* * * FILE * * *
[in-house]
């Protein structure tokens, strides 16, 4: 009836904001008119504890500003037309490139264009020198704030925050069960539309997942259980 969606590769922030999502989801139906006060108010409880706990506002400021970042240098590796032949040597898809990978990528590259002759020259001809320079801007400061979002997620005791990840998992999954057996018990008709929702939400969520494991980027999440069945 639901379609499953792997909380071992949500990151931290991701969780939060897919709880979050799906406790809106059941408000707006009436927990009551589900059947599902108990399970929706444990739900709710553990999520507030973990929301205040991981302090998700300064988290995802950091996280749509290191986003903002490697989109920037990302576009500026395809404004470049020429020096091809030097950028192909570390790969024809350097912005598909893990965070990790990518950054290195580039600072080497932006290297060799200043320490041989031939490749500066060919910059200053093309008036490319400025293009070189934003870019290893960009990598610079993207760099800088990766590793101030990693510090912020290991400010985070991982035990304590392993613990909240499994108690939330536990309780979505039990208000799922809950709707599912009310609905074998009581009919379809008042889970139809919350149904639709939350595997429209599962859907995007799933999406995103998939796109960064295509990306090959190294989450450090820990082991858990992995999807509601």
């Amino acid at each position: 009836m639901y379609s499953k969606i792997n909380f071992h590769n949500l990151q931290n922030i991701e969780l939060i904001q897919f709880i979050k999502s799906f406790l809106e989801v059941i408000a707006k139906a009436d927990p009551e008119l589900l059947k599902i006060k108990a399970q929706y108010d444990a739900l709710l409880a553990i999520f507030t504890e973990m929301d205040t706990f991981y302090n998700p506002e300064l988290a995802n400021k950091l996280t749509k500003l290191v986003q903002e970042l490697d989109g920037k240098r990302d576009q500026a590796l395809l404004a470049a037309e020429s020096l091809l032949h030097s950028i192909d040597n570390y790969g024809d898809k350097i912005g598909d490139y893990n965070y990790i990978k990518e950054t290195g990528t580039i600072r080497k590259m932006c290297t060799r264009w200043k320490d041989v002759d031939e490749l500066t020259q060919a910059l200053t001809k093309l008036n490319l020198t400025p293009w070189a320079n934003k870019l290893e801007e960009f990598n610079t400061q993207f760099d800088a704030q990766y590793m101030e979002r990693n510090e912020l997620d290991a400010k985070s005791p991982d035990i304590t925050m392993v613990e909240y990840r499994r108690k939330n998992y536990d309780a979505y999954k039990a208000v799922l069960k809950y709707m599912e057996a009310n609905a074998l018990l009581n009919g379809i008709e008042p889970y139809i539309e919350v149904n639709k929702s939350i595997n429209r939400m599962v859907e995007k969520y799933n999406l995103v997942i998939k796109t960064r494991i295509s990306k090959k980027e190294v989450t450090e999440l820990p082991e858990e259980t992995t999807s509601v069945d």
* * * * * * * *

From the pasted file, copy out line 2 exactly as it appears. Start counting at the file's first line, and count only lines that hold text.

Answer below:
């Protein structure tokens, strides 16, 4: 009836904001008119504890500003037309490139264009020198704030925050069960539309997942259980 969606590769922030999502989801139906006060108010409880706990506002400021970042240098590796032949040597898809990978990528590259002759020259001809320079801007400061979002997620005791990840998992999954057996018990008709929702939400969520494991980027999440069945 639901379609499953792997909380071992949500990151931290991701969780939060897919709880979050799906406790809106059941408000707006009436927990009551589900059947599902108990399970929706444990739900709710553990999520507030973990929301205040991981302090998700300064988290995802950091996280749509290191986003903002490697989109920037990302576009500026395809404004470049020429020096091809030097950028192909570390790969024809350097912005598909893990965070990790990518950054290195580039600072080497932006290297060799200043320490041989031939490749500066060919910059200053093309008036490319400025293009070189934003870019290893960009990598610079993207760099800088990766590793101030990693510090912020290991400010985070991982035990304590392993613990909240499994108690939330536990309780979505039990208000799922809950709707599912009310609905074998009581009919379809008042889970139809919350149904639709939350595997429209599962859907995007799933999406995103998939796109960064295509990306090959190294989450450090820990082991858990992995999807509601």